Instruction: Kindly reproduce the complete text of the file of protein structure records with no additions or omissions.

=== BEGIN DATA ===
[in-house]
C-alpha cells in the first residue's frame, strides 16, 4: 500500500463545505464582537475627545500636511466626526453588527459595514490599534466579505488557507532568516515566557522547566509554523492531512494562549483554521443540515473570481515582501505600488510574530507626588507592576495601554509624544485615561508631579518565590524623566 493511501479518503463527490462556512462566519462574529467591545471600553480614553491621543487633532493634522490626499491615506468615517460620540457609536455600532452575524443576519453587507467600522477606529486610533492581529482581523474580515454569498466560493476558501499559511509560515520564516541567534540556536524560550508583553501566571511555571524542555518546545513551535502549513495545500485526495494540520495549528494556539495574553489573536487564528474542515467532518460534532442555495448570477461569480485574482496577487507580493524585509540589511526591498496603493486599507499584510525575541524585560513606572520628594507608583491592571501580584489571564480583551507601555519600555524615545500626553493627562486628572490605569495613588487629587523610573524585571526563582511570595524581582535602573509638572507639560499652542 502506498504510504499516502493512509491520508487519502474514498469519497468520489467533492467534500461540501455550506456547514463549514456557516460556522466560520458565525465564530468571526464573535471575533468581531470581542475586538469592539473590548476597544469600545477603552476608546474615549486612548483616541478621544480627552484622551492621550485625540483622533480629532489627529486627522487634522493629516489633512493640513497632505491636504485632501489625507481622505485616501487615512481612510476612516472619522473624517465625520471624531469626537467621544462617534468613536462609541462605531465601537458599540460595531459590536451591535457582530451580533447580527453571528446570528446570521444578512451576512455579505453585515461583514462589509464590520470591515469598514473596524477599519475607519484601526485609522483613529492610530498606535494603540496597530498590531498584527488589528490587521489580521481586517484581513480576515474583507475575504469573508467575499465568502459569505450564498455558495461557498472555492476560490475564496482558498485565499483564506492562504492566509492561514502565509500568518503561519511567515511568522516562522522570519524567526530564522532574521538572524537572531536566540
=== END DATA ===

[in-house]
C-alpha cells in the first residue's frame, strides 16, 4: 500500500463545505464582537475627545500636511466626526453588527459595514490599534466579505488557507532568516515566557522547566509554523492531512494562549483554521443540515473570481515582501505600488510574530507626588507592576495601554509624544485615561508631579518565590524623566 493511501479518503463527490462556512462566519462574529467591545471600553480614553491621543487633532493634522490626499491615506468615517460620540457609536455600532452575524443576519453587507467600522477606529486610533492581529482581523474580515454569498466560493476558501499559511509560515520564516541567534540556536524560550508583553501566571511555571524542555518546545513551535502549513495545500485526495494540520495549528494556539495574553489573536487564528474542515467532518460534532442555495448570477461569480485574482496577487507580493524585509540589511526591498496603493486599507499584510525575541524585560513606572520628594507608583491592571501580584489571564480583551507601555519600555524615545500626553493627562486628572490605569495613588487629587523610573524585571526563582511570595524581582535602573509638572507639560499652542 502506498504510504499516502493512509491520508487519502474514498469519497468520489467533492467534500461540501455550506456547514463549514456557516460556522466560520458565525465564530468571526464573535471575533468581531470581542475586538469592539473590548476597544469600545477603552476608546474615549486612548483616541478621544480627552484622551492621550485625540483622533480629532489627529486627522487634522493629516489633512493640513497632505491636504485632501489625507481622505485616501487615512481612510476612516472619522473624517465625520471624531469626537467621544462617534468613536462609541462605531465601537458599540460595531459590536451591535457582530451580533447580527453571528446570528446570521444578512451576512455579505453585515461583514462589509464590520470591515469598514473596524477599519475607519484601526485609522483613529492610530498606535494603540496597530498590531498584527488589528490587521489580521481586517484581513480576515474583507475575504469573508467575499465568502459569505450564498455558495461557498472555492476560490475564496482558498485565499483564506492562504492566509492561514502565509500568518503561519511567515511568522516562522522570519524567526530564522532574521538572524537572531536566540